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Old August 2nd, 2016, 04:50 AM   #481
LtBk
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Quote:
Originally Posted by JJG View Post
Eh, I wouldn't say "tiny" and mass transit is actually very well built compared to most other Sunbelt cities... especially here in Texas.
It's tiny relative to the size of the urban area of nearly 7 million

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No use beating ourselves up about how our most dynamic cities grew up around the automobile. I recommend tempering expectations and also cultivating an appreciation for other aspects that make cities great.
Thanks to cheap cost of living, but no boom lasts forever.
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Old August 2nd, 2016, 06:02 AM   #482
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You can't live without a car in States and Canada (maybe partly in very few cities you could - but how many are there? 3? 4? Not many more). In some other countries - you can, easily.
I dont believe cities like Dallas or LA will ever be citizens-without-a-car-friendly.
You can't compare Canadian to American transit systems. Even in cities of 200,000 you can usually live without car in Canada. Canadian ridership is about triple US levels and for cities under 2 million it's often 5 to 10 times higher with no exaggeration.

Anyway. yes Dallas sprawls and it's downtown for a city it's size is small. Ridership sucks and frequency is not very good but all that said Dallas has done an amazing job in building a comprehensive rapid/mass transit system.

It has it's faults but Dallas residence can be very proud of how far they have come in such a short amount of time
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Old August 2nd, 2016, 06:30 AM   #483
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It's because Dallas is one of most auto-centric cities on the planet. It has a tiny urban core surrounded by endless suburban sprawl and mass transit is very limited.
When was the last time you were in Dallas?
Tiny urban core?

Sunbelt cities like Dallas have multiple cores spread out and multiple skylines to boot. Unlike dull one core cities like Baltimore.
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Old August 2nd, 2016, 06:57 AM   #484
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I dont believe cities like Dallas or LA will ever be citizens-without-a-car-friendly.
Dallas is emerging with its public transit system via DART. The transformation has been phenomenal. 30 years ago this was absolutely true. But now the urban core of the city is becoming far more accessible without car via light rail. Tourist and business travelers don't even need to catch a taxi from the airport now that DART connects the downtown core to DFW. It is possible to travel around Dallas without a car. People live and work in downtown. They can take the TRE to Fort Worth, DART to the suburbs like Plano or Rowlett. Though we are not there yet, Dallas is really pushing forward to becoming a pedestrian oriented city.

The only problem with DART rail is that the train arrivals and departures can be ridiculously protracted. That's my biggest issue.
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Old August 3rd, 2016, 12:10 AM   #485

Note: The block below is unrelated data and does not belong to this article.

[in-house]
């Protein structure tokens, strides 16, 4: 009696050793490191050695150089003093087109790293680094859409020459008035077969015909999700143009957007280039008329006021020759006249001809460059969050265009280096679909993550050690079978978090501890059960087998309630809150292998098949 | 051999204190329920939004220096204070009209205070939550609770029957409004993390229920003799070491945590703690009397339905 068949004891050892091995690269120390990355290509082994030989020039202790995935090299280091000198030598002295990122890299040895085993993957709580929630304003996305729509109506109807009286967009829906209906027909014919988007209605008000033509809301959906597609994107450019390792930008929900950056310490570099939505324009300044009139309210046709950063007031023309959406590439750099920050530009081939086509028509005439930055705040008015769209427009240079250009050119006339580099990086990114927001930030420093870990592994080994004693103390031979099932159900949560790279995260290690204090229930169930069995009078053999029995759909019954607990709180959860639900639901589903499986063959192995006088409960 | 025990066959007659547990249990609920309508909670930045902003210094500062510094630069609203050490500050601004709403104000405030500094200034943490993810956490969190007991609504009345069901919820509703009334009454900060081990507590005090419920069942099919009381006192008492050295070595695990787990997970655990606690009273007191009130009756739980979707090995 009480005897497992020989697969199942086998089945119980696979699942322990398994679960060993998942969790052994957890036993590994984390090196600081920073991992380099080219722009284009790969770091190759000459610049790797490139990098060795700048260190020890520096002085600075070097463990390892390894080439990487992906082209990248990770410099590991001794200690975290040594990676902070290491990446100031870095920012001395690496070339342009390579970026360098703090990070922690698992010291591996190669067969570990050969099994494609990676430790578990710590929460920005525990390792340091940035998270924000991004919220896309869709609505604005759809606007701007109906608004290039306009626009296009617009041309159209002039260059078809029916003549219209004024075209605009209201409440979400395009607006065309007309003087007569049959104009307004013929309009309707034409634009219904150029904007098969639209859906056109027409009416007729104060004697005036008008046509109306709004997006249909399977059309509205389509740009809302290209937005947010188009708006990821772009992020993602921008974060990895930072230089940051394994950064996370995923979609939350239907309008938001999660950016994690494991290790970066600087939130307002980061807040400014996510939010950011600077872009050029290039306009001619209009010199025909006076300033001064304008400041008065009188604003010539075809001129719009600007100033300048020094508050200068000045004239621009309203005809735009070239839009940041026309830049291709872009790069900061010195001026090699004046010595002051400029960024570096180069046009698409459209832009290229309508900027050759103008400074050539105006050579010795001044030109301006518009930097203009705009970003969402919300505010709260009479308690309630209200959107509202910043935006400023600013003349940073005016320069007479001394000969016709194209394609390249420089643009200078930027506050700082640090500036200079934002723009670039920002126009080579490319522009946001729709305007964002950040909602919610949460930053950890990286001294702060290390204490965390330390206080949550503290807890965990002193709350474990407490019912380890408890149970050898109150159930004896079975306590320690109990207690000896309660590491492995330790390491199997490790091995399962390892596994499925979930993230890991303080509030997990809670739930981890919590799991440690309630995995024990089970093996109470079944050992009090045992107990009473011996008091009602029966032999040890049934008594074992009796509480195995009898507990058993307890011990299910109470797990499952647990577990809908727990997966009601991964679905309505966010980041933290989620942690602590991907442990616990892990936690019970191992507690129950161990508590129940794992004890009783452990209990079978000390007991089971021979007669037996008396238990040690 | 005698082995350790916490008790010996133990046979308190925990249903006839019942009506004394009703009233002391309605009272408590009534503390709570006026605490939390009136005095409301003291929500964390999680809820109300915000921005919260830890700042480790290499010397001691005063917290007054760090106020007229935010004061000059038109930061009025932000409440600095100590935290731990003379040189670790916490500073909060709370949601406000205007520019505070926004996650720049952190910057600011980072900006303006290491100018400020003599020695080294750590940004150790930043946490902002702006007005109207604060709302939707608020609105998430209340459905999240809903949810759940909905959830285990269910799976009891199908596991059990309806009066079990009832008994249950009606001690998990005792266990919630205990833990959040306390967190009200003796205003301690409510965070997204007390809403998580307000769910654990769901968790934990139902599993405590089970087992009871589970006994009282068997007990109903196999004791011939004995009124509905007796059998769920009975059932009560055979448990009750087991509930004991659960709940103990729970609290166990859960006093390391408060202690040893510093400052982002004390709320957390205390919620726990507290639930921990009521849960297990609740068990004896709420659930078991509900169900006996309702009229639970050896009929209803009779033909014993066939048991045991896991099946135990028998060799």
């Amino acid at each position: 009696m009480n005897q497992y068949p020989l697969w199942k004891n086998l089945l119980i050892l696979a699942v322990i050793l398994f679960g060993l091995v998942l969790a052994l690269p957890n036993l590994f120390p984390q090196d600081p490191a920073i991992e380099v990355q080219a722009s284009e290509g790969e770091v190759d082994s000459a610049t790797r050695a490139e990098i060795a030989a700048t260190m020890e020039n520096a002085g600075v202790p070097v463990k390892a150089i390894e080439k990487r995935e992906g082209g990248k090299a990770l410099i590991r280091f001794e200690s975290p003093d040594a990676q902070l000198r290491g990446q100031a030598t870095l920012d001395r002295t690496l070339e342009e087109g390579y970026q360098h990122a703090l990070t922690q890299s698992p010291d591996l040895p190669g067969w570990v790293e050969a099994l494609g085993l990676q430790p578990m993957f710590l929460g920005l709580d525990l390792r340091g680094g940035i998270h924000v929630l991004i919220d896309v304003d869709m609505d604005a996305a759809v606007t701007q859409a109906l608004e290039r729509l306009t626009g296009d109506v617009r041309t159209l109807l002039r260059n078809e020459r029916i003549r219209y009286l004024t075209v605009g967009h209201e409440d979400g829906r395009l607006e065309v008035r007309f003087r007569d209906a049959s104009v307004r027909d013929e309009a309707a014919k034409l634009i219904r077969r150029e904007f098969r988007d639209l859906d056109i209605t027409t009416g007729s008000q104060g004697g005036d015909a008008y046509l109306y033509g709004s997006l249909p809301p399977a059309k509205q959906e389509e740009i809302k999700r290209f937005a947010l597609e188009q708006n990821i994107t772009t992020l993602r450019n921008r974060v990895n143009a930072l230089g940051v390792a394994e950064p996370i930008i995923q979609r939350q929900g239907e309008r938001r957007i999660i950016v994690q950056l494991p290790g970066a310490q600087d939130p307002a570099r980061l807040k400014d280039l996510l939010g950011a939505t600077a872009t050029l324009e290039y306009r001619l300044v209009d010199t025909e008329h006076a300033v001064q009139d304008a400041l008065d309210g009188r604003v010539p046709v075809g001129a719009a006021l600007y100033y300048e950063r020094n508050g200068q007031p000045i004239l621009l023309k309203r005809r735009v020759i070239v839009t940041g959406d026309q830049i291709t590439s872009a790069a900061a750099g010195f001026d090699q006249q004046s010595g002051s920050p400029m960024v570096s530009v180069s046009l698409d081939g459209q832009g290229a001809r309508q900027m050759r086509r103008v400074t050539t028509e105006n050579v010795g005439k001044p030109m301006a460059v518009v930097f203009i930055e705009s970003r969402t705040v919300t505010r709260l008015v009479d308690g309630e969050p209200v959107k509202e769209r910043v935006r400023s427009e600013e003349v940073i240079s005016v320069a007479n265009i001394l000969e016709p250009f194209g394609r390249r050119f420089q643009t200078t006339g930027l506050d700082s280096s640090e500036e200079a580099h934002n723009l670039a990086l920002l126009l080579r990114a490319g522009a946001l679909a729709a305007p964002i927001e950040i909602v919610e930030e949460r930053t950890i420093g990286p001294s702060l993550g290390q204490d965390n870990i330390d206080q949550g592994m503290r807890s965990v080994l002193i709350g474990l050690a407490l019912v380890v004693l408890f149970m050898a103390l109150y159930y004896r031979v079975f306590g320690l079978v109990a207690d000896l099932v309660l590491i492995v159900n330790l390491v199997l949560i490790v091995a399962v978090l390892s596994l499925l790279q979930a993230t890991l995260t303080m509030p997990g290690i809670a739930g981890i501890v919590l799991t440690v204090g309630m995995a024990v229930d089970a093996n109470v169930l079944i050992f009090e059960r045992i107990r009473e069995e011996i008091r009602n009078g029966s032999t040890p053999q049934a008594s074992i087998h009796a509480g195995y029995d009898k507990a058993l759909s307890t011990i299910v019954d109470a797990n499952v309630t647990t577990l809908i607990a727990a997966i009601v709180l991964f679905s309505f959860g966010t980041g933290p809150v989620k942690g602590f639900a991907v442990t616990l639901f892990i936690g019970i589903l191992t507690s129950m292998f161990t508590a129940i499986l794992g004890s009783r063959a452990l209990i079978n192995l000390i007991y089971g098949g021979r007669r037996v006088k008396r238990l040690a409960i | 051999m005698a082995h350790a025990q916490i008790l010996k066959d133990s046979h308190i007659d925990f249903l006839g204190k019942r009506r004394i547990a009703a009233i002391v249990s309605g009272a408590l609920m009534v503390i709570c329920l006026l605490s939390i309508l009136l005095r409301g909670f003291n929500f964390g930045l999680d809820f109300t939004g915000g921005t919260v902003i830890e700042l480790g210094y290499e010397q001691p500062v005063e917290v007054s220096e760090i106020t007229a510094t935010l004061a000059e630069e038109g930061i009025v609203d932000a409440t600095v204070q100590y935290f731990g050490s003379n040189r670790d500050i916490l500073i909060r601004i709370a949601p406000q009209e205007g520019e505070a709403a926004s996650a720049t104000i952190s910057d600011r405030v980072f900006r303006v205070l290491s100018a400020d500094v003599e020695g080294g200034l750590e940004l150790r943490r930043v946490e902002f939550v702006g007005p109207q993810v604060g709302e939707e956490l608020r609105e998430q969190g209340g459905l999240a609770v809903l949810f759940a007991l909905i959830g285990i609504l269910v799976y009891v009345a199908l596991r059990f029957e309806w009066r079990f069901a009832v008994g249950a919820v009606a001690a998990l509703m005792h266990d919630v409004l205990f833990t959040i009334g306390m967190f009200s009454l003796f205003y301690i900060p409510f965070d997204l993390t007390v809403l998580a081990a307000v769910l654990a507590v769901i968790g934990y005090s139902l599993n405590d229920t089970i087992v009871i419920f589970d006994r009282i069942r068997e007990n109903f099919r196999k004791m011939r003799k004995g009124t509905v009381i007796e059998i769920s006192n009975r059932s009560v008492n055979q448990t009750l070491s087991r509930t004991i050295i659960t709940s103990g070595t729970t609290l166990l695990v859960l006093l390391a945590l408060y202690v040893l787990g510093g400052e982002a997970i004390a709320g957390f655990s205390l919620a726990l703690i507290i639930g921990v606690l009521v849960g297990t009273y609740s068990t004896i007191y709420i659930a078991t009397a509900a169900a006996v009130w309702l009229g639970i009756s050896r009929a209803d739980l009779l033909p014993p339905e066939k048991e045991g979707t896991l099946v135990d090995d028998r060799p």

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When was the last time you were in Dallas?
Tiny urban core?

Sunbelt cities like Dallas have multiple cores spread out and multiple skylines to boot. Unlike dull one core cities like Baltimore.
I never been there, but my dad used to live there in late 70's, early 80's before moving to MD. He wasn't impressed with it and I could see why despite the improvements in past 10+ years.
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Old August 3rd, 2016, 12:25 AM   #486
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It's tiny relative to the size of the urban area of nearly 7 million
You do know the entire area does not surround itself around Dallas, right?

There are TWO major cities in The Metroplex...
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Old August 3rd, 2016, 03:09 AM   #487
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I never been there, but my dad used to live there in late 70's, early 80's before moving to MD. He wasn't impressed with it and I could see why despite the improvements in past 10+ years.
Well then with that limited info how could you say there its just a tiny downtown with suburbs? That's like me describing Baltimore's culture just by seeing a pic of the city.

Dallas proper is 1.3+million. Metro is nearly 7 million. Forth largest metro in the USA. Even one of our "suburbs", Fort Worth, is larger than Baltimore! (Chill JJG just painting a picture) 792k Vs 623k. Our transit system is one of if not the largest in the nation!

Basing Dallas off of what your Dad saw in the 70s wouldn't be accurate information. Dallas is much more dense than it used it be and is bustling. I've seen it explode in the past few years. It's not just a downtown surrounded by strip malls. You should check out all the Dallas latest pics on this site.
I was gonna talk a little trash about Baltimore but it would be too easy.
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Old August 3rd, 2016, 04:33 AM   #488
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Dallas is definitely trending in the right direction but it will take decades to achieve the type of density that justifies investment in heavy rail.
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Old August 3rd, 2016, 05:23 AM   #489
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Dallas, Houston, Phoenix and Los Angeles are probably the four most notoriously autocentric cities on planet Earth.
Well, there are worst, much worst that those cities, particularly cities in the midwest that, although smaller, would make the cities you mentioned as transit paradises in comparison.

Cities in Oklahoma, for example, are like transit deserts. Oklahoma City has a very small transit system, with just about 22 routes, with hourly headways or half an hour at the best. Most of them doesn't run after 7 or 8 PM, many of them doesn't run on saturdays and NONE of them on sundays. Tulsa seems to be even worst. with headways between 45 to one and a half hour, and also without service in the evening, very limited on saturdays and no service at all on sundays and holydays, and with a daily ridership of only 10.000.